There’s never a mining development where there are not some objections from community, environmental and commercial interests, and Cortez Hills was no exception. Barrick’s legal success over objections gave no particular cause for satisfaction and George Fennemore in fact sees the dialogue as a prime way to engage legitimate concerns and hopefully allay them. “Because we utilize public land for our mining, this gives the opportunity for any interested party to comment. Anyway the dialogue is not just about our mining operation but in general how the government handles resources.” This is a particularly big issue in Nevada where 90 percent of the land is Federal Government owned. Cortez is the largest mining operation on federal land in the USA and the main permitting process handled through the US Bureau of Land Management is bound to attract considerable public comment. That may not always be comfortable but it does provide a forum. In the end, local interests should receive primary consideration in view of the undeniable economic boost the project and all its associated activity generates.
By midsummer of 2009 construction was in full swing, using a 78-cubic-yard P&H 4100, multiple 57 cubic-yard P&H 2800 shovels and a fleet of 27 400 tonne Liebherr haul trucks. Though it took till the end of that year before the ore body was uncovered and gold recovery could commence. This was a fast track project. It took just under a year to get from virgin ground to the ore body, says Fennemore. “We process the ore from both the open pit and the underground mine below it at our existing facilities which are about nine miles away from the pit itself, so we opted to build the longest conveyor in Nevada rather than truck ore from the pit.”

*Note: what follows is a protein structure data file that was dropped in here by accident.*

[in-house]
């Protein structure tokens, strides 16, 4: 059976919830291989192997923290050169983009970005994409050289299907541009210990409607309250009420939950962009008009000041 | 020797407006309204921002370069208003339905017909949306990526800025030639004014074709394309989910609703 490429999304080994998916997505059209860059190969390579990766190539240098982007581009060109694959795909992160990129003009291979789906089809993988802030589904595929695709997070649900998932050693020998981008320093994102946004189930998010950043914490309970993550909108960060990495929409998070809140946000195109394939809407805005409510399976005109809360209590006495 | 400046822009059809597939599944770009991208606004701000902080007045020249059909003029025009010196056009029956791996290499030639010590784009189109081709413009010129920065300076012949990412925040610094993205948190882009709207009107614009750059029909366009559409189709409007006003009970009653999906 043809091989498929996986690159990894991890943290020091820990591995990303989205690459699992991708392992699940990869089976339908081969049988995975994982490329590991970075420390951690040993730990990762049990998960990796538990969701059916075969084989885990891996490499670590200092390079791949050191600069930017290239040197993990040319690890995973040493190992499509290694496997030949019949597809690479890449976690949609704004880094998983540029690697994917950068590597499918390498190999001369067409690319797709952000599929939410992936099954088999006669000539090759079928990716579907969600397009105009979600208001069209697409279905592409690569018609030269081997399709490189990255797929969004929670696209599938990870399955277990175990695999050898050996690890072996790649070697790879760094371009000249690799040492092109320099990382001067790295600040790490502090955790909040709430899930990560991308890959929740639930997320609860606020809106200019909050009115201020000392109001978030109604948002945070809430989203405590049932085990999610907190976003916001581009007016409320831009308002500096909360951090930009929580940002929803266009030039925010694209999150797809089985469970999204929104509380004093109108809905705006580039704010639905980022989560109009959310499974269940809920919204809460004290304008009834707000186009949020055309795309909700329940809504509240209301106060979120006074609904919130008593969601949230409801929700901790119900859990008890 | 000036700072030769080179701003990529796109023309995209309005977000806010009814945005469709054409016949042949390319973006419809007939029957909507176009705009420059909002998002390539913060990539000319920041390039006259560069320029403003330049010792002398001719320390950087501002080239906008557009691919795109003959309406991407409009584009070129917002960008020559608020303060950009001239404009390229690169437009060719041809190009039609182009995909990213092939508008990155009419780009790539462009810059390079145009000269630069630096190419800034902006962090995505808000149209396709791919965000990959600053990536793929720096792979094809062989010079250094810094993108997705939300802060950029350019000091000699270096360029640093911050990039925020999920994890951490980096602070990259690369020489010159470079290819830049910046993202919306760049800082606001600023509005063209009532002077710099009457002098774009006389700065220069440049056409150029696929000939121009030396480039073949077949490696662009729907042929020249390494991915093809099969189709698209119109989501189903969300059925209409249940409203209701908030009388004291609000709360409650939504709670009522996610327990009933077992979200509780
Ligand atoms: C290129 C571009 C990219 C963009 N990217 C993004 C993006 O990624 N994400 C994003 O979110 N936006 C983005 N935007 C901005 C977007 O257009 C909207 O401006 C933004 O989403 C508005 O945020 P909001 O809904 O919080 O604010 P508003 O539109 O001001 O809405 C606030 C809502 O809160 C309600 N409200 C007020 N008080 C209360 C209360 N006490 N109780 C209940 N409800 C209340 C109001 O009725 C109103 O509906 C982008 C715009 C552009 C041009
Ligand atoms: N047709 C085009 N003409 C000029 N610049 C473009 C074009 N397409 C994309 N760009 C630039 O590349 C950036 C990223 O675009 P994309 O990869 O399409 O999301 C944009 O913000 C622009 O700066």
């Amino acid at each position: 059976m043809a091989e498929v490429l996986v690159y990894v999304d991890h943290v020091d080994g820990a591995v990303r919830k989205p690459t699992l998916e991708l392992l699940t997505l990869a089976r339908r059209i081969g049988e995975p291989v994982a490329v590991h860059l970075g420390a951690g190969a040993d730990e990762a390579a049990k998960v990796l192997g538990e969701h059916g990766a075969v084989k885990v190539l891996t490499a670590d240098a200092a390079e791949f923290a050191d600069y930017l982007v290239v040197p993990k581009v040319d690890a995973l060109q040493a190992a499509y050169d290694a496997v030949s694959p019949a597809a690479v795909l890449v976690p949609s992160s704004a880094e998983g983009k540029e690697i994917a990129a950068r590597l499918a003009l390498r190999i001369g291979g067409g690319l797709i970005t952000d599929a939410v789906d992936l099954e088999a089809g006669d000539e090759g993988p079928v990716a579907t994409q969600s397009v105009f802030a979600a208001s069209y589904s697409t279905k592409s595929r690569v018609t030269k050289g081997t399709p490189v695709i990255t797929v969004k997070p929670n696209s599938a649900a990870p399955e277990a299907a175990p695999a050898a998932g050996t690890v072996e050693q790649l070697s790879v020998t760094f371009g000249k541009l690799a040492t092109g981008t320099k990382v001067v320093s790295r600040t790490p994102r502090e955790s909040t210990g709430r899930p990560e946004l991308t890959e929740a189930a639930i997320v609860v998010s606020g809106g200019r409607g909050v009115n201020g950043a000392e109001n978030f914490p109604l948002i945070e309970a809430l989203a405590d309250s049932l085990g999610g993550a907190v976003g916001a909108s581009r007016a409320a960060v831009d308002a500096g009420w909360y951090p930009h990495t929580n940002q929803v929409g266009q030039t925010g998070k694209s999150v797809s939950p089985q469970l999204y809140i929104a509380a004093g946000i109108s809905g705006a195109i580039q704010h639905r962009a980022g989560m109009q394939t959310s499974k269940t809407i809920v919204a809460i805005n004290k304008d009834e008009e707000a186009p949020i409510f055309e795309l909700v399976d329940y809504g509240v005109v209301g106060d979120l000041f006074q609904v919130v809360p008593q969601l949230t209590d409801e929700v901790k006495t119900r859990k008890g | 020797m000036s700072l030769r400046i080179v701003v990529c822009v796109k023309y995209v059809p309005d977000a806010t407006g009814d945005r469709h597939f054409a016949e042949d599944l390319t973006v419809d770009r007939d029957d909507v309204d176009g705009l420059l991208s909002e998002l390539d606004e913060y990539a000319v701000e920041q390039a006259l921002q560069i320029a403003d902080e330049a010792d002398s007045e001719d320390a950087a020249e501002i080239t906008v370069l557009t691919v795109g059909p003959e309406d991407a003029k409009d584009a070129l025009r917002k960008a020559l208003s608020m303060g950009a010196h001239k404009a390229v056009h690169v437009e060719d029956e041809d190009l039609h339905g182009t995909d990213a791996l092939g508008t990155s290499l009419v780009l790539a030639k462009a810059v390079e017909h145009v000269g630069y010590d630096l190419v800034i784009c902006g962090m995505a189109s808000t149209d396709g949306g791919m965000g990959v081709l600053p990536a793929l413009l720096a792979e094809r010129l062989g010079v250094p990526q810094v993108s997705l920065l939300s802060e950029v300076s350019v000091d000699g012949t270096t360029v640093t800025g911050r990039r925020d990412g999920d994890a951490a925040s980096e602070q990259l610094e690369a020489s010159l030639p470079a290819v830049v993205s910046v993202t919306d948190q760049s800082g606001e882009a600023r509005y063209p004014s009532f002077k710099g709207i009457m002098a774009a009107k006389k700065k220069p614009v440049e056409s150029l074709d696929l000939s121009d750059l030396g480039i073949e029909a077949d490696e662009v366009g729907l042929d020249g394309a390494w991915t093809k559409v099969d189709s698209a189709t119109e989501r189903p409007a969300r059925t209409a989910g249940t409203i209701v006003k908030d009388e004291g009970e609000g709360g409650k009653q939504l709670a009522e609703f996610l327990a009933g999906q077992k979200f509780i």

The conveyor designed and supplied by ThyssenKrupp Robins can transfer 1,000 tons per hour from the Cortez Hills to the existing heap leach facility – it includes a belt feeder and five conveyors. A 90 foot long variable speed belt feeder transfers primary crushed ore to the first of the 5 conveyors. The most complex conveyor of the system is the seven mile long regenerative overland conveyor that runs at 900 feet per minute with a 2 mile long downhill section with a descent of 900 feet. A unique control system was developed to achieve the right belt tension between the drives. The conveyor can now transport ore from both the open pit and the underground mine which was constructed over the same period. The underground ore body is reached via twin declines at six degrees gradient, and the underground mine has been designed so that its highest levels will eventually coincide with the bottom of the open pit.
Having established that all possible work had been done to preserve the archaeology on the site it was also important to ensure that the Shoshone people who live in the area would benefit from the work being done. The area was covered with a young second growth forest, Fennemore says, and when the time came for these trees to be removed the Shoshone people were consulted and the timber made available to indigenous communities for firewood and other uses.
It is important to get interventions of this sort right, George Fennemore believes. “It is easy for a big corporation to overwhelm a small community so we work very diligently to pay attention to the land users, other water users, and employers – for example when we harvest trees we are careful to work with local woodcutters and not wipe out their business by dumping a load of firewood onto the market.” A global corporation such as Barrick has to be particularly diligent, he says, to be sensitive to the needs of local communities and local businesses and operate in ways that will not disrupt their livelihood. Many local vendors and suppliers are supported by the presence of a large operation, and many local businesses have benefited from Barrick’s policy of sourcing the maximum possible in materials and services from them.
Written by John O’Hanlon, research by Jeff Abbott